By Richard Grimes
The Royal Cornwall Hospital Trust has revealed plans to make savings of £15 million this year – with £10 million of that being cut from the staffing bill. Unions say that this could mean losing up to 290 staff posts.
Health chiefs want to axe 500 acute beds across north-west London to prevent a £1 billion overspend in health and social care in the next five years. The area has already seen the closure of two A&Es and a maternity unit under a separate shake-up, which continues next month with the closure of the paediatric department at Ealing hospital.
Fifteen young people have been waiting longer than 18 weeks to get help for mental health issues in the East Riding, including three who have been waiting longer than a year.
Two GP practices in Bradford will close in September.
Cambridge and Peterborough Clinical Commissioning Group (CCG) intends to remove the entitlement of coeliacs to have gluten-free food on prescription.
In Buckinghamshire, 20 out of 97 pharmacies could close completely after cuts to government funding.
University Hospitals of North Midlands, which run hospitals in Stoke and Stafford, says its deficit for the last financial year will be almost £27 million, £10 million more than expected. This includes fines for missing government targets: £2.4 million for delays in A&E, £2.8 million for missing the 18 week target.
University Hospitals of Morecambe Bay NHS Foundation Trust in Cumbria has said it needs to save £12 million this year. “Senior figures within the organisation say the current £30m deficit could rocket to £70m within the next five years if spending continues at past levels.”
There has been a slew of trusts sending out press releases asking fewer patients to attend A&E:
- East Lancashire Hospitals NHS Trust Hospital bosses are urging the public to only use A&E in an emergency after seeing a huge increase in demand at the Royal Blackburn Hospital over the past two days. Ambulances had to queue to admit patients after East Lancashire’s only A&E department was “stretched to breaking point”.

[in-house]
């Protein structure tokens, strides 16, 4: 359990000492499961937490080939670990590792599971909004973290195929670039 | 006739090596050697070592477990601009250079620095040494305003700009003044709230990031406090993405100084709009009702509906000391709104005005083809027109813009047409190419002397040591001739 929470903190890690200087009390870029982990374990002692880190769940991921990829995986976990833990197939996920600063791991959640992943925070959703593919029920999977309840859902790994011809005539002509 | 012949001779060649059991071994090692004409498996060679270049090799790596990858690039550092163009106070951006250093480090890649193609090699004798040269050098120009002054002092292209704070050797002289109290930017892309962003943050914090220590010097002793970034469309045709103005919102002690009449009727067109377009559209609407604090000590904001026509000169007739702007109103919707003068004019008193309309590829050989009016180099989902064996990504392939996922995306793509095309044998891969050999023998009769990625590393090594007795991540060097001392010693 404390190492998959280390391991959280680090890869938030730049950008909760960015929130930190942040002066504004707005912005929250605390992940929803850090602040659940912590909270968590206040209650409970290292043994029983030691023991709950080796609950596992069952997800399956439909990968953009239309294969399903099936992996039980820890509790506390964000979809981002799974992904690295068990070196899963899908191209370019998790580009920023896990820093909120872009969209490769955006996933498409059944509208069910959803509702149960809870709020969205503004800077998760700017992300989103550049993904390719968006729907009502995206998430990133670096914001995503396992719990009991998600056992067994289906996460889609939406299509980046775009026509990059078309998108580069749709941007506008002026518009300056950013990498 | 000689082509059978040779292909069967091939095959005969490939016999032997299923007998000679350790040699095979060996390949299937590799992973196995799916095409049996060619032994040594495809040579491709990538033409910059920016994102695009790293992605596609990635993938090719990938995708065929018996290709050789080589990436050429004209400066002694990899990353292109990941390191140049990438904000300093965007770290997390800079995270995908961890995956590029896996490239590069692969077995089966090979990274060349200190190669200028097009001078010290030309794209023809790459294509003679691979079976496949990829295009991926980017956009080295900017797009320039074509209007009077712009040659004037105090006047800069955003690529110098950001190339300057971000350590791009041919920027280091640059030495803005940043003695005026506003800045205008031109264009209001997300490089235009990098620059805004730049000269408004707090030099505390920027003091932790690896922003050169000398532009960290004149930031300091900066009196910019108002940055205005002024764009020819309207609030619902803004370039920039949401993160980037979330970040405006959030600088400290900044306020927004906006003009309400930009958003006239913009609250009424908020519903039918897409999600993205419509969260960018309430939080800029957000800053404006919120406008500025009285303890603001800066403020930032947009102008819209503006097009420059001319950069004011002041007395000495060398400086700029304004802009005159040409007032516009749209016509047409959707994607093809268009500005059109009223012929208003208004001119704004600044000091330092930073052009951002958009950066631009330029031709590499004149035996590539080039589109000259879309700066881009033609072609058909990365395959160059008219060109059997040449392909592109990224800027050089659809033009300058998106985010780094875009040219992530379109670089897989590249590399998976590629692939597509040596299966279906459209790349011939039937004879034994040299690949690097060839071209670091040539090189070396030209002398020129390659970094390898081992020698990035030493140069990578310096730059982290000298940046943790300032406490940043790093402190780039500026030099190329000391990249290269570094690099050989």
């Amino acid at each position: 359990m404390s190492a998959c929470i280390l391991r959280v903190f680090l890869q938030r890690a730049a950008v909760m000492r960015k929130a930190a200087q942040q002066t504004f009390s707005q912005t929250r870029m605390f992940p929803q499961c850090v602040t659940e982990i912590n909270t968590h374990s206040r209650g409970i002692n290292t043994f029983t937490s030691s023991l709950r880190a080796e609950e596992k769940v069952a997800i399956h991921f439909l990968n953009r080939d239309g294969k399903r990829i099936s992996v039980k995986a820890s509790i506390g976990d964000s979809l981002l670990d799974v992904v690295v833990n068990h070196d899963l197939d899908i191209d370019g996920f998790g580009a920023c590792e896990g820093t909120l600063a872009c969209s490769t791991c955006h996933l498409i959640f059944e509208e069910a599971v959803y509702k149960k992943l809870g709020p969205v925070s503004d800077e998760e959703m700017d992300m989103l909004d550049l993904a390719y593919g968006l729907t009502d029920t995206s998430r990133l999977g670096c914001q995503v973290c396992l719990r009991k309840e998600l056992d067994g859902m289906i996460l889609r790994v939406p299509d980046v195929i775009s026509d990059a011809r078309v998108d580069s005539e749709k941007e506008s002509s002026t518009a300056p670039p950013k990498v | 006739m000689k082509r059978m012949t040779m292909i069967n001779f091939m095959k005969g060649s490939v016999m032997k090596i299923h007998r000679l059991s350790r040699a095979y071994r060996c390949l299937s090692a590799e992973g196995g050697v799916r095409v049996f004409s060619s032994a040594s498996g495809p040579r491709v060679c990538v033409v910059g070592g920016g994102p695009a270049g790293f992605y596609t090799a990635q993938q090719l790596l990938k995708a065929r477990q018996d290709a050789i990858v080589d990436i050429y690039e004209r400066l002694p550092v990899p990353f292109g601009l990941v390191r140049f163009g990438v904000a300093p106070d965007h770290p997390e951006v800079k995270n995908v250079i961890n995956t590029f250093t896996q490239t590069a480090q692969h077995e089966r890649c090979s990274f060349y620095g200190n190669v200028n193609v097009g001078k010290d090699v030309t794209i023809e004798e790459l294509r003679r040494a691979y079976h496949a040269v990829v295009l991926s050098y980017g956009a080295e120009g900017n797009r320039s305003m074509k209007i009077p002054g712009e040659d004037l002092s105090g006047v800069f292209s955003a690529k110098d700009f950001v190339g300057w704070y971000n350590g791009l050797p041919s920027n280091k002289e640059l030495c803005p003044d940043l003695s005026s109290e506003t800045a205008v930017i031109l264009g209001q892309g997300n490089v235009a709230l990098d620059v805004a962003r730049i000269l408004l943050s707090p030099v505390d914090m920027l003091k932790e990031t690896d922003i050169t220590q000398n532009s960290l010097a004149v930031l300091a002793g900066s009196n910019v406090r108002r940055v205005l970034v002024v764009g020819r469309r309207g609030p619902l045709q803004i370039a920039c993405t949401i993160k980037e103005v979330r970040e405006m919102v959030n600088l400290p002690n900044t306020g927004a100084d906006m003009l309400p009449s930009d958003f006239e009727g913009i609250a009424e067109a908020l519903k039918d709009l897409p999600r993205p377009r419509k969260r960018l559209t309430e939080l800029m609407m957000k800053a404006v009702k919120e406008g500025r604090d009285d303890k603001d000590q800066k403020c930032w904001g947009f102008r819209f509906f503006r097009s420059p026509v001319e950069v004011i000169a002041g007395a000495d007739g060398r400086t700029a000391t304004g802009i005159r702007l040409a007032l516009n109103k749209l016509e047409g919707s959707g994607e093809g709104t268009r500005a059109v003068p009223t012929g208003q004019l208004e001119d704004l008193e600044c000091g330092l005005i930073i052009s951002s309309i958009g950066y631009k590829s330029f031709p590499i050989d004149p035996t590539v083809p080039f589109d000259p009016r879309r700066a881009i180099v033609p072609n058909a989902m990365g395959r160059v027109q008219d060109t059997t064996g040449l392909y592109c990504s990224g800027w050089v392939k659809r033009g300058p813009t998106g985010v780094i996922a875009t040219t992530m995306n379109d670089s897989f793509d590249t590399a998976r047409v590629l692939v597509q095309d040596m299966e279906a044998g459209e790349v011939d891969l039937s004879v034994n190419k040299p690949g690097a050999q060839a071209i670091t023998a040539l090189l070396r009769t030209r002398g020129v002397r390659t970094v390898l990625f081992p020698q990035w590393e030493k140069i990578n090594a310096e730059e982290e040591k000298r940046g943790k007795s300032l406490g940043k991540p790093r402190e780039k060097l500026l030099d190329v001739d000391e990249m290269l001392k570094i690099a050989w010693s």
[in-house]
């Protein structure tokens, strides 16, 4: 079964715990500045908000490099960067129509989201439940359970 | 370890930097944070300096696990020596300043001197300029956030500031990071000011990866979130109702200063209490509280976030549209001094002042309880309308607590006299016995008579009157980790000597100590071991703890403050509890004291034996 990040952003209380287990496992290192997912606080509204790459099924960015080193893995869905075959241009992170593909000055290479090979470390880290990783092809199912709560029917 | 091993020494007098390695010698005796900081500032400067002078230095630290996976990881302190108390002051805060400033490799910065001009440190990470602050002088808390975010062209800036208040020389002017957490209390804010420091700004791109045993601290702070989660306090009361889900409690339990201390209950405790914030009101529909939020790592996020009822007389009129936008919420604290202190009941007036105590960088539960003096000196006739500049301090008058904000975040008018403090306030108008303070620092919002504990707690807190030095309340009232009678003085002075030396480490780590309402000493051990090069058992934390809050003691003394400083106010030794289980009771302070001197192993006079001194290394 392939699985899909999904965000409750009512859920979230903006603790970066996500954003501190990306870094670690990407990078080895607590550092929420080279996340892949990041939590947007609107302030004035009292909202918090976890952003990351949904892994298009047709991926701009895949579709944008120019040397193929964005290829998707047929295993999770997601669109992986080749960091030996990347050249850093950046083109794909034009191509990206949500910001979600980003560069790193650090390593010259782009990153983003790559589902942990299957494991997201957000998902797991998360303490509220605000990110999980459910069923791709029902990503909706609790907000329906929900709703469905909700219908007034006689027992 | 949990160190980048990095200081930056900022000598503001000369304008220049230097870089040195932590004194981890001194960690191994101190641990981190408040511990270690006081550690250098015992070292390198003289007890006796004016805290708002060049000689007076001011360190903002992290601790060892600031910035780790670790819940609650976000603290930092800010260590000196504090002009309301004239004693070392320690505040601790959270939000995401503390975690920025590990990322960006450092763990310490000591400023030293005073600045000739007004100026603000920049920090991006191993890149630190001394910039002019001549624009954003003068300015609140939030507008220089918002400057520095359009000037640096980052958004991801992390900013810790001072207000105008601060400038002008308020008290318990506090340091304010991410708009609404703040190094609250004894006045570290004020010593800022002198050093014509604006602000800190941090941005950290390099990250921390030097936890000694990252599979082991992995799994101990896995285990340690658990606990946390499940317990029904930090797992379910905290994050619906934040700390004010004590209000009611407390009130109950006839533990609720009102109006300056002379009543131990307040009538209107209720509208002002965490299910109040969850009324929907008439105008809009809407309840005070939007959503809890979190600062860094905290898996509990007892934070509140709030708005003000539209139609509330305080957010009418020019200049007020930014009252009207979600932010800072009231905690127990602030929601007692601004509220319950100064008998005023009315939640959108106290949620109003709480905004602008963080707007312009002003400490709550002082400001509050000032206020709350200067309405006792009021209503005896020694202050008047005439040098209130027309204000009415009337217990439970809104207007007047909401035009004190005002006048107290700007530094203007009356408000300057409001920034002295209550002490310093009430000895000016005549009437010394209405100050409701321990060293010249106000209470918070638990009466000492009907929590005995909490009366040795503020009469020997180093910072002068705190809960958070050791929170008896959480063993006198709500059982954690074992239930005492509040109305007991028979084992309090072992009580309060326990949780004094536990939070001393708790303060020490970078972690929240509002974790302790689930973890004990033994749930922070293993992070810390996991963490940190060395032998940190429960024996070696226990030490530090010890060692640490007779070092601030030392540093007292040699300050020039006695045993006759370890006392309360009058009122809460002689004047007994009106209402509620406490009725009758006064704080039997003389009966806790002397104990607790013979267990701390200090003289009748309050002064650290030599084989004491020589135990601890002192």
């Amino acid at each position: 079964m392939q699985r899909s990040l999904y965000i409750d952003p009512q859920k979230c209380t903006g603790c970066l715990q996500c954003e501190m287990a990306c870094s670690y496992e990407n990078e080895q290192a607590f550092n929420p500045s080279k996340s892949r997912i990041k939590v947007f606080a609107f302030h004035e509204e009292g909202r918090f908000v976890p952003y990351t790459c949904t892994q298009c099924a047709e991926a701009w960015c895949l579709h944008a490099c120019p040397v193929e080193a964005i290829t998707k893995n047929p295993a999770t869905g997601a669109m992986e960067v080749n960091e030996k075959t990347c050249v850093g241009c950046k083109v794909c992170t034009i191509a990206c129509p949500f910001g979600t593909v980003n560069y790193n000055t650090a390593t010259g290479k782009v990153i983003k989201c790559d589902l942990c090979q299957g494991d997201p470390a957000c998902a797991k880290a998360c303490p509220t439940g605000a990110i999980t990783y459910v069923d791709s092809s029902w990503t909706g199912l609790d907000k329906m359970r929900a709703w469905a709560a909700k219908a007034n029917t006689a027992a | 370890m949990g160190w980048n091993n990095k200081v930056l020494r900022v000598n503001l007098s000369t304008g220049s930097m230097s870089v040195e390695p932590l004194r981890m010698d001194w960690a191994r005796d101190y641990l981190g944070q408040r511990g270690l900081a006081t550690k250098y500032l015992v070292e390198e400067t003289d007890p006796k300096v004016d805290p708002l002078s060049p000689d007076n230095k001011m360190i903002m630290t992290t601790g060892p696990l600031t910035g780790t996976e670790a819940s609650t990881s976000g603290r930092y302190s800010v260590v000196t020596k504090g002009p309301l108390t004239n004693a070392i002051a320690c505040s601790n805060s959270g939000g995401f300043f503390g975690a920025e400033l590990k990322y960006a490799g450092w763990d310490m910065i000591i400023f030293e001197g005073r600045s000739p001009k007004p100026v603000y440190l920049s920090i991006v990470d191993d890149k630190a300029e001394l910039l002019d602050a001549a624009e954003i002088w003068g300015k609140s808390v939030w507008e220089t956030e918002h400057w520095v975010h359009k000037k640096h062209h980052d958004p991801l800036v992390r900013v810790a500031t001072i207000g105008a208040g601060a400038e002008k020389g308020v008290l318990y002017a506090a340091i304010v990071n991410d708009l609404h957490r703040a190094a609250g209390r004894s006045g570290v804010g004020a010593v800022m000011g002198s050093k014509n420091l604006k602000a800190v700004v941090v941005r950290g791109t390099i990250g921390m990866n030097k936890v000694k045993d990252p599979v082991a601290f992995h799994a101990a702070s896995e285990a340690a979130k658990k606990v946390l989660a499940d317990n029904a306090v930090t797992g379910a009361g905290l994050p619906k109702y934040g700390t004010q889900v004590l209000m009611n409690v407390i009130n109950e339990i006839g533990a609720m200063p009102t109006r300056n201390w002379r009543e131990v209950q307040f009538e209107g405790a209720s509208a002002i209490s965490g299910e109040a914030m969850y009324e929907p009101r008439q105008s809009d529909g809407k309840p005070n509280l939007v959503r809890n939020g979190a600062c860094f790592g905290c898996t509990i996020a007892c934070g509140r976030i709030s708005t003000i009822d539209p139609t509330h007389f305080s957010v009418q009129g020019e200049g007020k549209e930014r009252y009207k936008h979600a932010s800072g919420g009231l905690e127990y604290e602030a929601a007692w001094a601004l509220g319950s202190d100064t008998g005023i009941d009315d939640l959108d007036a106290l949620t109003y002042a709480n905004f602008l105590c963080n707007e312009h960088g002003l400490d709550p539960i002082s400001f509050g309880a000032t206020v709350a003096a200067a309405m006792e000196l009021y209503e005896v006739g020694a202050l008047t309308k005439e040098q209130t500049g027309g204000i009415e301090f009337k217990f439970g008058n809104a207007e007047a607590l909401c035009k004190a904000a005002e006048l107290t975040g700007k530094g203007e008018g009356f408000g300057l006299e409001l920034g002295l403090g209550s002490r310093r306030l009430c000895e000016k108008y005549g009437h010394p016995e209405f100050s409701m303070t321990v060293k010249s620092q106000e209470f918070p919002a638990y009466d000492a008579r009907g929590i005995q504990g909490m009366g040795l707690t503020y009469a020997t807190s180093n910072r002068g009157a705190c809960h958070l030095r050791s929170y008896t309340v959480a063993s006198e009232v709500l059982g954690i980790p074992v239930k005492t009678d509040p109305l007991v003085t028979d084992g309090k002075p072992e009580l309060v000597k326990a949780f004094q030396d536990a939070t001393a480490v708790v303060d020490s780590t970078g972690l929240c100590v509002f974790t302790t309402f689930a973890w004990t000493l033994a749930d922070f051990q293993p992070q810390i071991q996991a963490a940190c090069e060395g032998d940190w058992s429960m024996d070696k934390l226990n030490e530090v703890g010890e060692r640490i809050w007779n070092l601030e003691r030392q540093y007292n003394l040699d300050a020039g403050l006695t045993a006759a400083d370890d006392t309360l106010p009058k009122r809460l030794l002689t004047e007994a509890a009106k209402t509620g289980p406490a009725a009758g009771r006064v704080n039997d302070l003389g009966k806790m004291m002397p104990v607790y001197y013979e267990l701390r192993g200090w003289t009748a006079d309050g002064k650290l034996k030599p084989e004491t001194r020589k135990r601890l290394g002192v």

- Addenbrooke’s is urging people not to go to A&E unless in an emergency after the department saw near-record levels of patients turn up. Later in the week the hospital said that it had to cancel operations due to the “intensity of pressure” of the number of patients.
- Royal Derby Hospital issued a plea for people not to come to its A&E because an “extremely high” number of people had come to the department in recent days.
- Patients in Huntingdon are being urged to avoid A&E at Hinchingbrooke Hospital where there has been “a rise in the number of people using the emergency department this year”.
- Southend Hospital was put on ‘black alert’ and declared it was in the middle of a critical incident because of high numbers of acutely ill and injured patients needing beds.
- Nearly 2,000 people have signed a petition calling for the reopening of Garforth Clinic in Leeds.
- More than 50,000 people have already signed two petitions in a bid to safeguard the future of Poole Hospital’s A&E trauma unit. The closure is due to the CCG’s plan to save £30 million by making Royal Bournemouth Hospital the only A&E centre in Dorset. Under the plan, Poole Hospital‘s maternity and paediatric services will also be relocated to Bournemouth.